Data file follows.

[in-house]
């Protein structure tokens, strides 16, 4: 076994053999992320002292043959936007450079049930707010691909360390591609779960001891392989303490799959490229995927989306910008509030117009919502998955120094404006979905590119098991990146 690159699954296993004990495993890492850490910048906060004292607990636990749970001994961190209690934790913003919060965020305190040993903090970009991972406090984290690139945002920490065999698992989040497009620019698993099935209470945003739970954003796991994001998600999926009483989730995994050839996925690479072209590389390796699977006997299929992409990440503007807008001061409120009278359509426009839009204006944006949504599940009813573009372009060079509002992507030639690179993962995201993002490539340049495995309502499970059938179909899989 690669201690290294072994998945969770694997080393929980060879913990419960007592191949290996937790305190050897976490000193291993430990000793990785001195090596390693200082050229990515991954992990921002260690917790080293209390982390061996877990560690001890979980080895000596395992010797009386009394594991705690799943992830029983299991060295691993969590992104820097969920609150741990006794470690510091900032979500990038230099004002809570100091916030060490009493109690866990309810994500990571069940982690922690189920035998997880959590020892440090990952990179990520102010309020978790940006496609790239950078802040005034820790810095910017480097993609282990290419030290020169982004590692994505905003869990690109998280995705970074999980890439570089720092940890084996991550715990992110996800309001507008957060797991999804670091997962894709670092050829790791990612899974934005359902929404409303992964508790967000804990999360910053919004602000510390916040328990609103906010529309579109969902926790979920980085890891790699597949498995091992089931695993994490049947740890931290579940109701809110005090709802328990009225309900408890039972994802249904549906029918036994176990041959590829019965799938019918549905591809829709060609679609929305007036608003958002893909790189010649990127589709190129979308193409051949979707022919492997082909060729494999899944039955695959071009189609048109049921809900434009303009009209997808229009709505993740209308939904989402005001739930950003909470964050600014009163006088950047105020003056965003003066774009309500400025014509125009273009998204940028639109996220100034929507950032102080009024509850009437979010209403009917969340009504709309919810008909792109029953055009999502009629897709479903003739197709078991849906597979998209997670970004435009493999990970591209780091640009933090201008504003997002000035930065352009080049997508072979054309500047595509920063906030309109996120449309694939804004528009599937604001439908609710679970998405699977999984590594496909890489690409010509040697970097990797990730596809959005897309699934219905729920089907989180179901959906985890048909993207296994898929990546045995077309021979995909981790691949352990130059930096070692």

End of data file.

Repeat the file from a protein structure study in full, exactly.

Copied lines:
[in-house]
């Protein structure tokens, strides 16, 4: 076994053999992320002292043959936007450079049930707010691909360390591609779960001891392989303490799959490229995927989306910008509030117009919502998955120094404006979905590119098991990146 690159699954296993004990495993890492850490910048906060004292607990636990749970001994961190209690934790913003919060965020305190040993903090970009991972406090984290690139945002920490065999698992989040497009620019698993099935209470945003739970954003796991994001998600999926009483989730995994050839996925690479072209590389390796699977006997299929992409990440503007807008001061409120009278359509426009839009204006944006949504599940009813573009372009060079509002992507030639690179993962995201993002490539340049495995309502499970059938179909899989 690669201690290294072994998945969770694997080393929980060879913990419960007592191949290996937790305190050897976490000193291993430990000793990785001195090596390693200082050229990515991954992990921002260690917790080293209390982390061996877990560690001890979980080895000596395992010797009386009394594991705690799943992830029983299991060295691993969590992104820097969920609150741990006794470690510091900032979500990038230099004002809570100091916030060490009493109690866990309810994500990571069940982690922690189920035998997880959590020892440090990952990179990520102010309020978790940006496609790239950078802040005034820790810095910017480097993609282990290419030290020169982004590692994505905003869990690109998280995705970074999980890439570089720092940890084996991550715990992110996800309001507008957060797991999804670091997962894709670092050829790791990612899974934005359902929404409303992964508790967000804990999360910053919004602000510390916040328990609103906010529309579109969902926790979920980085890891790699597949498995091992089931695993994490049947740890931290579940109701809110005090709802328990009225309900408890039972994802249904549906029918036994176990041959590829019965799938019918549905591809829709060609679609929305007036608003958002893909790189010649990127589709190129979308193409051949979707022919492997082909060729494999899944039955695959071009189609048109049921809900434009303009009209997808229009709505993740209308939904989402005001739930950003909470964050600014009163006088950047105020003056965003003066774009309500400025014509125009273009998204940028639109996220100034929507950032102080009024509850009437979010209403009917969340009504709309919810008909792109029953055009999502009629897709479903003739197709078991849906597979998209997670970004435009493999990970591209780091640009933090201008504003997002000035930065352009080049997508072979054309500047595509920063906030309109996120449309694939804004528009599937604001439908609710679970998405699977999984590594496909890489690409010509040697970097990797990730596809959005897309699934219905729920089907989180179901959906985890048909993207296994898929990546045995077309021979995909981790691949352990130059930096070692």